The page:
Beacon Lesson Plan Library
Ready, Set, Go!
The students conduct an inquiry-based investigation to generate, collect, organize, analyze and display data in order to determine the effect of net force on an object.
The student knows that an object may move in a straight line at a constant speed, speed up, slow down, or change direction dependent on net force acting on the object.
The student knows that it is important to keep accurate records and descriptions to provide information and clues on causes of discrepancies in repeated experiments.
- One large marble, and one small dried pea
For each group provide:
- Ruler or other item that can be used as a ramp.
- Several books or objects to hold up one end of the ramp
- Marble or other small sperical objects (ie: rubber ball, golf ball, ping pong ball, wooden bead, ball beering, etc.)
- Metric measuring tape
- Paper and Pencil
- Graphing software such as Excel
For each student:
- Data Sheet (See Attached File)
- Graph Paper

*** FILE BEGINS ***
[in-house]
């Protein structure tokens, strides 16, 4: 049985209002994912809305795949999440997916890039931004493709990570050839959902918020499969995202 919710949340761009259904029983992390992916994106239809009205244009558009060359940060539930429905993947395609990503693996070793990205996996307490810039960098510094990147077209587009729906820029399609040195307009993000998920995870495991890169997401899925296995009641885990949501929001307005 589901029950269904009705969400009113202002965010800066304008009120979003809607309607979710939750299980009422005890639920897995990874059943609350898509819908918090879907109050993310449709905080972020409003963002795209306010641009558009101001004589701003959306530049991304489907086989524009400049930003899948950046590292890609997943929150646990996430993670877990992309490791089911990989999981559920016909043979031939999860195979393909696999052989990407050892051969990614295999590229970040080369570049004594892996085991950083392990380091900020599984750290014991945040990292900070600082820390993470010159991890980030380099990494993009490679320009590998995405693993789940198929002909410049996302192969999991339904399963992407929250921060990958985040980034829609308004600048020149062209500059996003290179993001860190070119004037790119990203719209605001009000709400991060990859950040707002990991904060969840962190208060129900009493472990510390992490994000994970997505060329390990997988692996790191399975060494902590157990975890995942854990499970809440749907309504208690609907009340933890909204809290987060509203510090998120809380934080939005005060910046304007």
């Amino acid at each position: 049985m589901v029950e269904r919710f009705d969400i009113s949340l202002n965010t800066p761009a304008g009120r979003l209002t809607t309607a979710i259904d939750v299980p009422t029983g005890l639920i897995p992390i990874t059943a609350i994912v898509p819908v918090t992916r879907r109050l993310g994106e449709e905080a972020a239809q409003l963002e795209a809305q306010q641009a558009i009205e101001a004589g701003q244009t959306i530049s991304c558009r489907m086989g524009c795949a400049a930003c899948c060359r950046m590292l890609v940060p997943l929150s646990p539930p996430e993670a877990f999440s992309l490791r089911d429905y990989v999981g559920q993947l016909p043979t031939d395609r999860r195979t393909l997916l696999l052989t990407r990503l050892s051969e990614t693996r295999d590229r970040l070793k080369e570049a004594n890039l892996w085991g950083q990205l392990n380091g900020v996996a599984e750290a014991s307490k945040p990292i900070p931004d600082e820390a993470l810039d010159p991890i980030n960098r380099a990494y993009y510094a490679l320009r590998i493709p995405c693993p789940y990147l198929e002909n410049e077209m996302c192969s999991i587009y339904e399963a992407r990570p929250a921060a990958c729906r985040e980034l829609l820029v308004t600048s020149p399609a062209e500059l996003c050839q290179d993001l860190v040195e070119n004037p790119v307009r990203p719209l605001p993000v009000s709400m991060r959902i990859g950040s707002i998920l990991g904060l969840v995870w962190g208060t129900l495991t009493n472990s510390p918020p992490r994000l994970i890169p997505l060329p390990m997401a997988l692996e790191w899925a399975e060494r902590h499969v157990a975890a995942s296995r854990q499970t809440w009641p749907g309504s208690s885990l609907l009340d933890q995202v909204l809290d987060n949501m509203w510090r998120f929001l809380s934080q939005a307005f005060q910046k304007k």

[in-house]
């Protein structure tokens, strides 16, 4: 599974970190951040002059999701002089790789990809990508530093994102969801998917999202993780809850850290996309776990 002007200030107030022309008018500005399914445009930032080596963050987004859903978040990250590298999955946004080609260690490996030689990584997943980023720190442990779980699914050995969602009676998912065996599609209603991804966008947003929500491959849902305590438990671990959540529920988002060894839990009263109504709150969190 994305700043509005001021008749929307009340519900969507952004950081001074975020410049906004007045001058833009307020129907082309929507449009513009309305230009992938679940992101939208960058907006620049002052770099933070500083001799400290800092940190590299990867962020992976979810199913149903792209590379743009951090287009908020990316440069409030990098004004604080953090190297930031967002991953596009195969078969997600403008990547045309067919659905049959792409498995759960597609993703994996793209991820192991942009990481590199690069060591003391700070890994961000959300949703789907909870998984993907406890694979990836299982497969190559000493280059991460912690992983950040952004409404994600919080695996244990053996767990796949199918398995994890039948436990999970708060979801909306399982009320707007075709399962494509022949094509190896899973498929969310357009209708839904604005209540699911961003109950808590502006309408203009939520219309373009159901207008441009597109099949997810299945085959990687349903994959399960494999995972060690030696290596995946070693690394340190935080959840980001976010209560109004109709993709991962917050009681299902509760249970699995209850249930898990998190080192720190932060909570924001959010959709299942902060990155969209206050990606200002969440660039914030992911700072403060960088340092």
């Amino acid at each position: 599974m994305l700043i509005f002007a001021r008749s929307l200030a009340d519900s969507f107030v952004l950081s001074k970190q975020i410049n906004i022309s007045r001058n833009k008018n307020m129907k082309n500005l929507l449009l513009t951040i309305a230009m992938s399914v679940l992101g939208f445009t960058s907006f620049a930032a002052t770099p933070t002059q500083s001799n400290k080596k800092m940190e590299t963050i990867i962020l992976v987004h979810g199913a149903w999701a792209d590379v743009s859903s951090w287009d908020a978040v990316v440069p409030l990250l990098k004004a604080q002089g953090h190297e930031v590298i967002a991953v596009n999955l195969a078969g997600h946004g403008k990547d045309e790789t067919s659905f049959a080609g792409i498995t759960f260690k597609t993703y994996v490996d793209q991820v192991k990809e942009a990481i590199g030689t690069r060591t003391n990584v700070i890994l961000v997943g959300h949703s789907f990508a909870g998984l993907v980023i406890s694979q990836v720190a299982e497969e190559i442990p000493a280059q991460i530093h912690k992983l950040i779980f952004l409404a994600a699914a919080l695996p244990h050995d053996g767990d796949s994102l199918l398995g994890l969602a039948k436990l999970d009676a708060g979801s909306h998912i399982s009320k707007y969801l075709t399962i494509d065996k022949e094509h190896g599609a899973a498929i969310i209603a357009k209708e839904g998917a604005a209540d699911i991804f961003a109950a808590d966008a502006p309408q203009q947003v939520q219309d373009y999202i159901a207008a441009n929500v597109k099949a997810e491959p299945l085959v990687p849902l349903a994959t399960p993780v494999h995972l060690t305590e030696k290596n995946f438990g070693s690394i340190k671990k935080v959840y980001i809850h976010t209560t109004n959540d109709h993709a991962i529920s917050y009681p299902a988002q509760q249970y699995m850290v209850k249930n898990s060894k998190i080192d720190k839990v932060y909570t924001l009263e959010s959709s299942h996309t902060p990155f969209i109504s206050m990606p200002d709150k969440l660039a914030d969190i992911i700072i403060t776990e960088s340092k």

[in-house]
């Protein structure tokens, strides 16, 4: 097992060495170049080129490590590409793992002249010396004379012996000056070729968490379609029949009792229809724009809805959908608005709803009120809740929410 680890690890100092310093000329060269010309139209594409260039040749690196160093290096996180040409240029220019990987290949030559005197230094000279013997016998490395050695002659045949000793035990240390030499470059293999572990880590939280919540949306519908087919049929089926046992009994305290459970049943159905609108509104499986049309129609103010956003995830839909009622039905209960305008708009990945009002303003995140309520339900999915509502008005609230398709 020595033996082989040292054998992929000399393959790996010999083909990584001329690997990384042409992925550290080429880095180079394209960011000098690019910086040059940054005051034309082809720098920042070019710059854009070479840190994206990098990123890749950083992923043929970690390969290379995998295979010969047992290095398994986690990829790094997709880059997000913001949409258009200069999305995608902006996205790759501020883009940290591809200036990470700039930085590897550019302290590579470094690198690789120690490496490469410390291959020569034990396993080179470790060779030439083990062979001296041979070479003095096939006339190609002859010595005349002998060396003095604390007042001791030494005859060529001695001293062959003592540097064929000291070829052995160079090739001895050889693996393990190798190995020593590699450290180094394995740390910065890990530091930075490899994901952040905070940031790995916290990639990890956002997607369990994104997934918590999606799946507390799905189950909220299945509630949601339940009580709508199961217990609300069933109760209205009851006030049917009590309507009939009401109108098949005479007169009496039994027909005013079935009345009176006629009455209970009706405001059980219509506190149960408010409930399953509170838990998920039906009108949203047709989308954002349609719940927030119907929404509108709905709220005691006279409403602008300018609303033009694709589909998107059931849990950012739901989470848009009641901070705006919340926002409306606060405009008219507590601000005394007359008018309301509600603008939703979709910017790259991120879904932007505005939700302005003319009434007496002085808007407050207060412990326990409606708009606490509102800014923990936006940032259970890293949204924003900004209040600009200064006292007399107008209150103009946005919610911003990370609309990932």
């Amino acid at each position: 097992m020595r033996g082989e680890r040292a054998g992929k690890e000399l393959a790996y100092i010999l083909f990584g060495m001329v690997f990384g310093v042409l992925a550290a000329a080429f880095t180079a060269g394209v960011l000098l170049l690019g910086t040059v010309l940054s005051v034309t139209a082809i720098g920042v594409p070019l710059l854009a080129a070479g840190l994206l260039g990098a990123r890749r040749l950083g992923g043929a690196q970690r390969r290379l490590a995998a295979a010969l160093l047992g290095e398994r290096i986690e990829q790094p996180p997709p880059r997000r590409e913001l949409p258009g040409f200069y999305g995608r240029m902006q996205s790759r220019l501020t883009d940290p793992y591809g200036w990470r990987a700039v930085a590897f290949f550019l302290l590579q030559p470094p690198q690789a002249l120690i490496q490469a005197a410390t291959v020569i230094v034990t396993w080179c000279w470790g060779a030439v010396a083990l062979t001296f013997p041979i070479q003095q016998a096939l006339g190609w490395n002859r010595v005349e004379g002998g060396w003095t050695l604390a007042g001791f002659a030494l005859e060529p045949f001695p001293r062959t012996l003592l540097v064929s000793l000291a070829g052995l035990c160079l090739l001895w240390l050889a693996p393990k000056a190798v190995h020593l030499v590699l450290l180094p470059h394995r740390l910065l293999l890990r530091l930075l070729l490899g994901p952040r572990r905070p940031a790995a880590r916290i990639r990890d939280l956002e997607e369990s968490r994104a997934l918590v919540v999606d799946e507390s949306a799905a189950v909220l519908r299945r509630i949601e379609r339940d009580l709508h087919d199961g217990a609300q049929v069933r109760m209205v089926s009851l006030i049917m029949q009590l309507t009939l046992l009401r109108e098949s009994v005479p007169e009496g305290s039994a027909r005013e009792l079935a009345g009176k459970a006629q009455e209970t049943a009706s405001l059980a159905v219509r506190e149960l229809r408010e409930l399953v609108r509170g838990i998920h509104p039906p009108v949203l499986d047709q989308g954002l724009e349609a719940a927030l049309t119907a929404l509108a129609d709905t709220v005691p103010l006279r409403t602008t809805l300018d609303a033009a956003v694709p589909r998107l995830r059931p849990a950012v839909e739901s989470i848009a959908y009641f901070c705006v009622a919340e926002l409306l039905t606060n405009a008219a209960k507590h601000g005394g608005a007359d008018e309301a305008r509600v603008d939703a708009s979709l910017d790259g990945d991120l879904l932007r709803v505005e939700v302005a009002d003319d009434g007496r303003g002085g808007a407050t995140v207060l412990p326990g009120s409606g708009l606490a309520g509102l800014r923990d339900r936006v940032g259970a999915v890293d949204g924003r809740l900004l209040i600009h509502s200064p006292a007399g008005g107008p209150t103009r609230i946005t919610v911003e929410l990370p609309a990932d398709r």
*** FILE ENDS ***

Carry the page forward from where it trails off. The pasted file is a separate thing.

- List of NASA websites (see Weblinks)
- Computer(s) with Internet capability OR access to a computer lab
- Projection system (if using one computer to present the NASA website)
1. Gather Material
2. Divide and package materials in reclosable plastic bags.
3. Locate weblinks
4. Copy recording sheets
5. Prior instruction on the -averaging-
5. Prior instruction on creating graphs
6. Prior instruction on using graphing software
Engaging Activity (5 minutes)
1. The teacher begins the lesson by holding both a marble and a small pea, at the same distance from the ground.
2. Have students predict which one will reach the ground first.